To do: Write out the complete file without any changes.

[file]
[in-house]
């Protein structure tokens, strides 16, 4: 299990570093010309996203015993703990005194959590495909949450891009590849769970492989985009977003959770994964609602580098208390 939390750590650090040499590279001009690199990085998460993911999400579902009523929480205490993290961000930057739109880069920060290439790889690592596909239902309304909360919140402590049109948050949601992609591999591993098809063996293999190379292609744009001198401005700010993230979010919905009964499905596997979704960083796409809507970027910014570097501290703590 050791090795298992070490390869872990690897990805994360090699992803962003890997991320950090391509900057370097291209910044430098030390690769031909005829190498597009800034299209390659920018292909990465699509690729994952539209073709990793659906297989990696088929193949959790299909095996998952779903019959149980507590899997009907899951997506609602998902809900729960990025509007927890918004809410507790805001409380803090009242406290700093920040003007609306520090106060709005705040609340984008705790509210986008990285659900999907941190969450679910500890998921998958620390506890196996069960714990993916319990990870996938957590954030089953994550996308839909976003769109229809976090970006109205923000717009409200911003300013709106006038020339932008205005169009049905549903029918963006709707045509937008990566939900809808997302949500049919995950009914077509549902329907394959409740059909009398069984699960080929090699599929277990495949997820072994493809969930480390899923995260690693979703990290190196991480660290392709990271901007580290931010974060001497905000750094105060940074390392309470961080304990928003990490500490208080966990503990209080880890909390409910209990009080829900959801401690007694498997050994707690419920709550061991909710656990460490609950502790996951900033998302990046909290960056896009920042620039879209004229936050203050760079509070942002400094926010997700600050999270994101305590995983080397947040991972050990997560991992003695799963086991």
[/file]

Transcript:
[in-house]
């Protein structure tokens, strides 16, 4: 299990570093010309996203015993703990005194959590495909949450891009590849769970492989985009977003959770994964609602580098208390 939390750590650090040499590279001009690199990085998460993911999400579902009523929480205490993290961000930057739109880069920060290439790889690592596909239902309304909360919140402590049109948050949601992609591999591993098809063996293999190379292609744009001198401005700010993230979010919905009964499905596997979704960083796409809507970027910014570097501290703590 050791090795298992070490390869872990690897990805994360090699992803962003890997991320950090391509900057370097291209910044430098030390690769031909005829190498597009800034299209390659920018292909990465699509690729994952539209073709990793659906297989990696088929193949959790299909095996998952779903019959149980507590899997009907899951997506609602998902809900729960990025509007927890918004809410507790805001409380803090009242406290700093920040003007609306520090106060709005705040609340984008705790509210986008990285659900999907941190969450679910500890998921998958620390506890196996069960714990993916319990990870996938957590954030089953994550996308839909976003769109229809976090970006109205923000717009409200911003300013709106006038020339932008205005169009049905549903029918963006709707045509937008990566939900809808997302949500049919995950009914077509549902329907394959409740059909009398069984699960080929090699599929277990495949997820072994493809969930480390899923995260690693979703990290190196991480660290392709990271901007580290931010974060001497905000750094105060940074390392309470961080304990928003990490500490208080966990503990209080880890909390409910209990009080829900959801401690007694498997050994707690419920709550061991909710656990460490609950502790996951900033998302990046909290960056896009920042620039879209004229936050203050760079509070942002400094926010997700600050999270994101305590995983080397947040991972050990997560991992003695799963086991």